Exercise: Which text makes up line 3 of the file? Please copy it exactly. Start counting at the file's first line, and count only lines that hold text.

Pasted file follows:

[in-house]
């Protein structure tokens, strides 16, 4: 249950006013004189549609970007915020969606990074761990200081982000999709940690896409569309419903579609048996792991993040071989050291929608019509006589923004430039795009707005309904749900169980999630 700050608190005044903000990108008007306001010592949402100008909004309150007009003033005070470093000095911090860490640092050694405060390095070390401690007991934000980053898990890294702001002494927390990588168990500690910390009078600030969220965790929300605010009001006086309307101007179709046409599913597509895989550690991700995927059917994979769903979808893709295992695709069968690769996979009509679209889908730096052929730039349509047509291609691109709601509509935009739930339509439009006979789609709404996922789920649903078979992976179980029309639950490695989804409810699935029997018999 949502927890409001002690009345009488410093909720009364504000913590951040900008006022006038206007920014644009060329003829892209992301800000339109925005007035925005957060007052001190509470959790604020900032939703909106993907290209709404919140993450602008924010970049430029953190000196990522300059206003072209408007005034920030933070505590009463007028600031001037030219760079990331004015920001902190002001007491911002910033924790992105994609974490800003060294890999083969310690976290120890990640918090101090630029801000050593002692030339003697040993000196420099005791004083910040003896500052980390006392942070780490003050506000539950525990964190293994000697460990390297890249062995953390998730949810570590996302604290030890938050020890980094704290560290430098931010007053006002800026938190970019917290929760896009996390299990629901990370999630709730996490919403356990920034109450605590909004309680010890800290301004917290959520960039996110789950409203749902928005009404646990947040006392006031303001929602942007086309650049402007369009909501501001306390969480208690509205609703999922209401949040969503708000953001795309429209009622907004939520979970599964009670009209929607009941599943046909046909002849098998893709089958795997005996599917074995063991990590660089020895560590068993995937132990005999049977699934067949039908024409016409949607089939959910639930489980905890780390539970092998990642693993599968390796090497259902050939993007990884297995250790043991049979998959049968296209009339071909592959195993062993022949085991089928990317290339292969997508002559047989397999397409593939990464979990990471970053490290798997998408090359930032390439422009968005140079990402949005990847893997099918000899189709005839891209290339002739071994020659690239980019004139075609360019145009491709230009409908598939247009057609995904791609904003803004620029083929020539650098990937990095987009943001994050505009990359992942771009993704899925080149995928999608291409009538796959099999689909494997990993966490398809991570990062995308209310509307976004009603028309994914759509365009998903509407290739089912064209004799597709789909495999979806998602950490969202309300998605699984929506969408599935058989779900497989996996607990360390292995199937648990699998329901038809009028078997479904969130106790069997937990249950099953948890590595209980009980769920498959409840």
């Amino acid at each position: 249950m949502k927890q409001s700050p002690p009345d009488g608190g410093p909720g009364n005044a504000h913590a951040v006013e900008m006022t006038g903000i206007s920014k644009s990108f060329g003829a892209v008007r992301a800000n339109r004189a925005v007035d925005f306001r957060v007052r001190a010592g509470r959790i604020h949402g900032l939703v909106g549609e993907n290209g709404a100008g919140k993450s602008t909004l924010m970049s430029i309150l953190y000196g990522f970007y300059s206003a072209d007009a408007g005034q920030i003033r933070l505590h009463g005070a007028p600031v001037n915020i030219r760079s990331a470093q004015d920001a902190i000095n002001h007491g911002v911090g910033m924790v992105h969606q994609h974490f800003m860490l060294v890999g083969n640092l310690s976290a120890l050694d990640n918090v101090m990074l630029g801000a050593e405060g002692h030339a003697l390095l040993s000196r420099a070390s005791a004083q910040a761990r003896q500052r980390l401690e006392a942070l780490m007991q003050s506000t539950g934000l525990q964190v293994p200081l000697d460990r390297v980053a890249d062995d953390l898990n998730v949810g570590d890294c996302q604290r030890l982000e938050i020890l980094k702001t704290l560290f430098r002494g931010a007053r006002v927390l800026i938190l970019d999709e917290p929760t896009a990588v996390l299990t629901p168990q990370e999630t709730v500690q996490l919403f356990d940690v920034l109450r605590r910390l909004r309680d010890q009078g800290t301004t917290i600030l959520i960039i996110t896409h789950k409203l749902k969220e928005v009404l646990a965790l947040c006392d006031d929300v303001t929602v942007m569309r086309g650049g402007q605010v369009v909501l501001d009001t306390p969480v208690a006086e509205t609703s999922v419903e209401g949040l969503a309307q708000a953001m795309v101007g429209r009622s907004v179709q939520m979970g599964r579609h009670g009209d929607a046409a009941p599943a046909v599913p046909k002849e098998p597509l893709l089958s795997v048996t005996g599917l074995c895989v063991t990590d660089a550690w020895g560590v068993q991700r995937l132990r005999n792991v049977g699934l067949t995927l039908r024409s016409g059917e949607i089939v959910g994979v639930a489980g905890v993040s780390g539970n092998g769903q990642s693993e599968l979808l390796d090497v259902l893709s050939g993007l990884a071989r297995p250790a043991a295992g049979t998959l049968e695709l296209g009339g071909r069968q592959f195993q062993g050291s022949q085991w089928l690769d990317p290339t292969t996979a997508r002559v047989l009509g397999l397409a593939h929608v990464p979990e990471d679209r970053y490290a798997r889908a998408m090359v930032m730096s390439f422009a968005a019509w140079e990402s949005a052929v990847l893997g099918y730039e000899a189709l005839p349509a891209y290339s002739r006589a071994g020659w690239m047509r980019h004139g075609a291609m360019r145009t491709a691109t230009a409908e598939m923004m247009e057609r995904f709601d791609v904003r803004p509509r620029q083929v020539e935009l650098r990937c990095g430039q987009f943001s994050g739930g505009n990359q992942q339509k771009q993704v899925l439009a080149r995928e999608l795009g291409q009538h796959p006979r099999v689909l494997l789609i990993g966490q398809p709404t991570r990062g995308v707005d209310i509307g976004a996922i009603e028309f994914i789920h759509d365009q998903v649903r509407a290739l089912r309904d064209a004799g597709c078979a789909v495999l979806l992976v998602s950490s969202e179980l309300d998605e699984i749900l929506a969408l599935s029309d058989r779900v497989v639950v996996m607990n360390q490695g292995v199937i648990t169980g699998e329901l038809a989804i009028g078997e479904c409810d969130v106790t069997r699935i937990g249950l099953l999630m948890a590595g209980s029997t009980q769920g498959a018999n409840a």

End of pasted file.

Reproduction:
């Amino acid at each position: 249950m949502k927890q409001s700050p002690p009345d009488g608190g410093p909720g009364n005044a504000h913590a951040v006013e900008m006022t006038g903000i206007s920014k644009s990108f060329g003829a892209v008007r992301a800000n339109r004189a925005v007035d925005f306001r957060v007052r001190a010592g509470r959790i604020h949402g900032l939703v909106g549609e993907n290209g709404a100008g919140k993450s602008t909004l924010m970049s430029i309150l953190y000196g990522f970007y300059s206003a072209d007009a408007g005034q920030i003033r933070l505590h009463g005070a007028p600031v001037n915020i030219r760079s990331a470093q004015d920001a902190i000095n002001h007491g911002v911090g910033m924790v992105h969606q994609h974490f800003m860490l060294v890999g083969n640092l310690s976290a120890l050694d990640n918090v101090m990074l630029g801000a050593e405060g002692h030339a003697l390095l040993s000196r420099a070390s005791a004083q910040a761990r003896q500052r980390l401690e006392a942070l780490m007991q003050s506000t539950g934000l525990q964190v293994p200081l000697d460990r390297v980053a890249d062995d953390l898990n998730v949810g570590d890294c996302q604290r030890l982000e938050i020890l980094k702001t704290l560290f430098r002494g931010a007053r006002v927390l800026i938190l970019d999709e917290p929760t896009a990588v996390l299990t629901p168990q990370e999630t709730v500690q996490l919403f356990d940690v920034l109450r605590r910390l909004r309680d010890q009078g800290t301004t917290i600030l959520i960039i996110t896409h789950k409203l749902k969220e928005v009404l646990a965790l947040c006392d006031d929300v303001t929602v942007m569309r086309g650049g402007q605010v369009v909501l501001d009001t306390p969480v208690a006086e509205t609703s999922v419903e209401g949040l969503a309307q708000a953001m795309v101007g429209r009622s907004v179709q939520m979970g599964r579609h009670g009209d929607a046409a009941p599943a046909v599913p046909k002849e098998p597509l893709l089958s795997v048996t005996g599917l074995c895989v063991t990590d660089a550690w020895g560590v068993q991700r995937l132990r005999n792991v049977g699934l067949t995927l039908r024409s016409g059917e949607i089939v959910g994979v639930a489980g905890v993040s780390g539970n092998g769903q990642s693993e599968l979808l390796d090497v259902l893709s050939g993007l990884a071989r297995p250790a043991a295992g049979t998959l049968e695709l296209g009339g071909r069968q592959f195993q062993g050291s022949q085991w089928l690769d990317p290339t292969t996979a997508r002559v047989l009509g397999l397409a593939h929608v990464p979990e990471d679209r970053y490290a798997r889908a998408m090359v930032m730096s390439f422009a968005a019509w140079e990402s949005a052929v990847l893997g099918y730039e000899a189709l005839p349509a891209y290339s002739r006589a071994g020659w690239m047509r980019h004139g075609a291609m360019r145009t491709a691109t230009a409908e598939m923004m247009e057609r995904f709601d791609v904003r803004p509509r620029q083929v020539e935009l650098r990937c990095g430039q987009f943001s994050g739930g505009n990359q992942q339509k771009q993704v899925l439009a080149r995928e999608l795009g291409q009538h796959p006979r099999v689909l494997l789609i990993g966490q398809p709404t991570r990062g995308v707005d209310i509307g976004a996922i009603e028309f994914i789920h759509d365009q998903v649903r509407a290739l089912r309904d064209a004799g597709c078979a789909v495999l979806l992976v998602s950490s969202e179980l309300d998605e699984i749900l929506a969408l599935s029309d058989r779900v497989v639950v996996m607990n360390q490695g292995v199937i648990t169980g699998e329901l038809a989804i009028g078997e479904c409810d969130v106790t069997r699935i937990g249950l099953l999630m948890a590595g209980s029997t009980q769920g498959a018999n409840a």